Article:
Landing Starring Roles At 50, Salma Hayek Enjoys 'Proving Everyone Wrong' Hayek's career hasn't been easy, but she's not complaining: "I'd rather have the hard road into excellence than the easy road into mediocrity," she says. Her current film is called Beatriz at Dinner.
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Landing Starring Roles At 50, Salma Hayek Enjoys 'Proving Everyone Wrong'

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Landing Starring Roles At 50, Salma Hayek Enjoys 'Proving Everyone Wrong'

Landing Starring Roles At 50, Salma Hayek Enjoys 'Proving Everyone Wrong'

Landing Starring Roles At 50, Salma Hayek Enjoys 'Proving Everyone Wrong'

  • Download
  • <iframe src="https://www.npr.org/player/embed/532237115/532457968" width="100%" height="290" frameborder="0" scrolling="no" title="NPR embedded audio player">
  • Transcript

In Beatriz at Dinner, Salma Hayek plays Beatriz, a massage therapist who attends a dinner party at the home of her wealthy clients. Lacey Terrell/Roadside Attractions hide caption

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Lacey Terrell/Roadside Attractions

In Beatriz at Dinner, Salma Hayek plays Beatriz, a massage therapist who attends a dinner party at the home of her wealthy clients.

Lacey Terrell/Roadside Attractions

Actress Salma Hayek has never had anything handed to her. "I have had to fight, very, very hard for every little mediocre part I ever got," she says. When Hayek first arrived in the U.S., she was told to go back to Mexico — that she'd never be more than a maid. "They told me: You'll never work. I got to work. Then they said: It's going to be over at 35. And I'm 50. ... I take so much pleasure in proving everyone wrong. It's such a great satisfaction."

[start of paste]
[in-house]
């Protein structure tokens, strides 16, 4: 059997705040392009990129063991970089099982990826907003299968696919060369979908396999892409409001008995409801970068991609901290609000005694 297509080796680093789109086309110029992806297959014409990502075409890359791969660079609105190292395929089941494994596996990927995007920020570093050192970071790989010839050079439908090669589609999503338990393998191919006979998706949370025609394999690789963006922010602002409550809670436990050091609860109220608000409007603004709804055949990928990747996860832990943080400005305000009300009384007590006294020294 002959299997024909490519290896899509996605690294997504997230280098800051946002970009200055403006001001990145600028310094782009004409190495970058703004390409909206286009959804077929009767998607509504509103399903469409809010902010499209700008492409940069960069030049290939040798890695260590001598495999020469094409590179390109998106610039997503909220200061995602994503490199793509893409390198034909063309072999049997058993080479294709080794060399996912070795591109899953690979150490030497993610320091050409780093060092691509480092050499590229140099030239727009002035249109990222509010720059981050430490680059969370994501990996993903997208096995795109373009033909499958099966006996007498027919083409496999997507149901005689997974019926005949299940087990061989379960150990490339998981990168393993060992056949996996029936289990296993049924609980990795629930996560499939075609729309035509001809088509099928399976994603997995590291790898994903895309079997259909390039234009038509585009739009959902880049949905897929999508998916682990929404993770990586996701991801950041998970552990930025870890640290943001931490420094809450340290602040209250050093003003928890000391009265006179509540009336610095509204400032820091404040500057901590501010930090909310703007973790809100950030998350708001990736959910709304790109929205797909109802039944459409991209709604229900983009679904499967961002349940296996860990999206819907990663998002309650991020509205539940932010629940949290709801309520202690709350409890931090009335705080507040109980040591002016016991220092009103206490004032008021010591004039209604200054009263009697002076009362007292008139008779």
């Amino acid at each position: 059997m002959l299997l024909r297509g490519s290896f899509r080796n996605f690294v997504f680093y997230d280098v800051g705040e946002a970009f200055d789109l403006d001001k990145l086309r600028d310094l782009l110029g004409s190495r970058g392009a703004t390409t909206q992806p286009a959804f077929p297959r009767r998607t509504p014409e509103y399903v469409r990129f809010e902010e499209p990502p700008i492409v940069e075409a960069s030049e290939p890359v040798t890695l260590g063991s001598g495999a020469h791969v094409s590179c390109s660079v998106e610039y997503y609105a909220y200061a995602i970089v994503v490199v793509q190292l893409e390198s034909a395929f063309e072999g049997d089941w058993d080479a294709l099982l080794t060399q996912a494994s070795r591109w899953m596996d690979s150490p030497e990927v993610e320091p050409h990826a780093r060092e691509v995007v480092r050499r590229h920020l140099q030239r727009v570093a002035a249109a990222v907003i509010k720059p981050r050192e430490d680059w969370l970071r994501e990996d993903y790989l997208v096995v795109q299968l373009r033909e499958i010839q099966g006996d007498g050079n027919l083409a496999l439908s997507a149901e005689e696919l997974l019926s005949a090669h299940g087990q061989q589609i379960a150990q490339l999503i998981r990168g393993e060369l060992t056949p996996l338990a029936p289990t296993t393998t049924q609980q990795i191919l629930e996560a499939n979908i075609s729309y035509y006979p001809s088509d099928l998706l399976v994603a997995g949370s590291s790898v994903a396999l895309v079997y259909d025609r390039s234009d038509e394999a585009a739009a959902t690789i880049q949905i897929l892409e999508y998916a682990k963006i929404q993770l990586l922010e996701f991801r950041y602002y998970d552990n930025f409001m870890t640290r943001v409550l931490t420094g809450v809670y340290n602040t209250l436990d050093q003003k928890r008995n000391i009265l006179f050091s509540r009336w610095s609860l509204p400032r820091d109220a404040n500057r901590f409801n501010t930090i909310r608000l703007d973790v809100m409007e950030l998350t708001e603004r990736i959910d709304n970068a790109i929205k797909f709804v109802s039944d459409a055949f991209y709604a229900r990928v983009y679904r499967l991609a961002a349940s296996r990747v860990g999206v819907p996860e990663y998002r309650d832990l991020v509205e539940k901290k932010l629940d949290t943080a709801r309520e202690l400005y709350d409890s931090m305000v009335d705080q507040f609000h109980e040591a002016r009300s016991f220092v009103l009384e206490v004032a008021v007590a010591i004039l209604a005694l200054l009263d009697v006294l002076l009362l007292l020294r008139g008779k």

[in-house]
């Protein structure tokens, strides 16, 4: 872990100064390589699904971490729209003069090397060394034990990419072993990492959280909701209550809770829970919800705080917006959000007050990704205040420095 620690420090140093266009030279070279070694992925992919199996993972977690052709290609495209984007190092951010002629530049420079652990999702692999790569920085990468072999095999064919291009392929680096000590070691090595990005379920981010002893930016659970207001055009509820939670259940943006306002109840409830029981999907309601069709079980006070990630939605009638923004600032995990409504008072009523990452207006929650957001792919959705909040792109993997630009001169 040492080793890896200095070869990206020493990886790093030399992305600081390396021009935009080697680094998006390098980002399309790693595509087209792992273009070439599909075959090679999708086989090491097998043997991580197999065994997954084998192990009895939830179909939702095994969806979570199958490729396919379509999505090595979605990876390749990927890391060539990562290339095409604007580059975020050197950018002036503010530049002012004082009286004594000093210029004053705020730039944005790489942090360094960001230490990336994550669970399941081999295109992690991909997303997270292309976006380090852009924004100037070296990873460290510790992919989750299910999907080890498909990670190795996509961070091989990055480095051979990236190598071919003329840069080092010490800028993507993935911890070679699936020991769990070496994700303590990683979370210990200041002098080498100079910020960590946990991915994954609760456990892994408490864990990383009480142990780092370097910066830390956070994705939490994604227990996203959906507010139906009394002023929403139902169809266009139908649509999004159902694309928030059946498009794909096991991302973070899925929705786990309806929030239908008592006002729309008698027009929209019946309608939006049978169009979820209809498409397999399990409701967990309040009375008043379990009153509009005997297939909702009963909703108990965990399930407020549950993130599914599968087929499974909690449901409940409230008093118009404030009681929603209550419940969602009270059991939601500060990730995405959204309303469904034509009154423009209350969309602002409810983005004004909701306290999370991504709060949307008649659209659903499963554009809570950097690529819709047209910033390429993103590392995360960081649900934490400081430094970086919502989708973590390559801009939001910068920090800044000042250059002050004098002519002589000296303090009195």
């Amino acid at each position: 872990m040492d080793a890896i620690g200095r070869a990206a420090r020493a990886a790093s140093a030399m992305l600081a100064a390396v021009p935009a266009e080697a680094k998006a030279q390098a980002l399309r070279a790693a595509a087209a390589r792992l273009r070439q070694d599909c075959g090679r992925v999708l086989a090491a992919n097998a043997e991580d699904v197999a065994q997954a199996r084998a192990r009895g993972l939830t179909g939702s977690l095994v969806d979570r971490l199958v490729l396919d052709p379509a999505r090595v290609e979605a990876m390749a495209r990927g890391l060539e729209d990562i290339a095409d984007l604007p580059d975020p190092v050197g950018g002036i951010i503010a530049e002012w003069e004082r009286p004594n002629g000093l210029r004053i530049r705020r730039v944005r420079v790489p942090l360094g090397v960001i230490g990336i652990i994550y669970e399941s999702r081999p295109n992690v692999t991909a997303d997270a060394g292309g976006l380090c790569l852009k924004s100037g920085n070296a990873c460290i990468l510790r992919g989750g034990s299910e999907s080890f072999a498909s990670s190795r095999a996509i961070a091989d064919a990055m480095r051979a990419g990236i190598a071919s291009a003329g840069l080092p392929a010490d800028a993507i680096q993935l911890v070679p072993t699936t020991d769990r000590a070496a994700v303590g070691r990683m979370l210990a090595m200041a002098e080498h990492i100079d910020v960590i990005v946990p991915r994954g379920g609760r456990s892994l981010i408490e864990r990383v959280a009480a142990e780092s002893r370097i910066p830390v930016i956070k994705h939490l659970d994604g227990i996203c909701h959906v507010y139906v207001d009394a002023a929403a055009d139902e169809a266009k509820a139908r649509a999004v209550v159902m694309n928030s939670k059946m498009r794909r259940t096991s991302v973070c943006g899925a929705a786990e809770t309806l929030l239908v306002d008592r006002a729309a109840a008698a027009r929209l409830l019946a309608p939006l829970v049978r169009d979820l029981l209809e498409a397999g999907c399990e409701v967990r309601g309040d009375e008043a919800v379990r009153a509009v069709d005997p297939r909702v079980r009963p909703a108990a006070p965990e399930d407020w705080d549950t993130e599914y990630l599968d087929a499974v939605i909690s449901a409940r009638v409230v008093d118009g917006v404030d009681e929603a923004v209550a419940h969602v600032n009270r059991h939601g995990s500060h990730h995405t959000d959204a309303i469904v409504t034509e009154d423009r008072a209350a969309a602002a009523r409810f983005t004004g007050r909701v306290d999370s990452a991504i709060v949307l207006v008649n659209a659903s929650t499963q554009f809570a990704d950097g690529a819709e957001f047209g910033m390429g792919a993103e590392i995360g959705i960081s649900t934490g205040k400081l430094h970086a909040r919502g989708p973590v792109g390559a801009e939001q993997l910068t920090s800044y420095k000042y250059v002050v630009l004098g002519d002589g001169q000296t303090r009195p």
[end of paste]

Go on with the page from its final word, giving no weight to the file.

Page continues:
Hayek is now starring in Beatriz at Dinner, a poignant comedy about class and culture. Beatriz is a massage therapist originally from Mexico who attends a dinner party at the home of her wealthy clients.

"Never have I had so many opportunities before," Hayek says. "This is the best time of my life."


Interview Highlights

On how she came to star in Beatriz

It really landed in my lap ... top. I was always a fan of [director] Miguel Arteta and [screenwriter] Mike White. ... Two weeks before my 49th birthday they called to see if we if we could hang out. I thought it was strange, but I was so excited. They came and they said, "We have a project that we have in mind ... Mike has not written it yet, it's just like a vague idea. But we'd like for you to be a part of it."

And I said: "Oh, that's great, what is it about?" And Mike said, "It's a dinner." ... I thought: "For sure, I'm going to be cooking it. I'm just going to be a small role."

And I said, "What do I play?" And he said, "You're a masseuse." And now I was very confused. And I said, "All right, who else is in it?" And he said, "So far, only you."

Two weeks later, the day of my birthday, I get an email from him that said, "Happy birthday," with a script.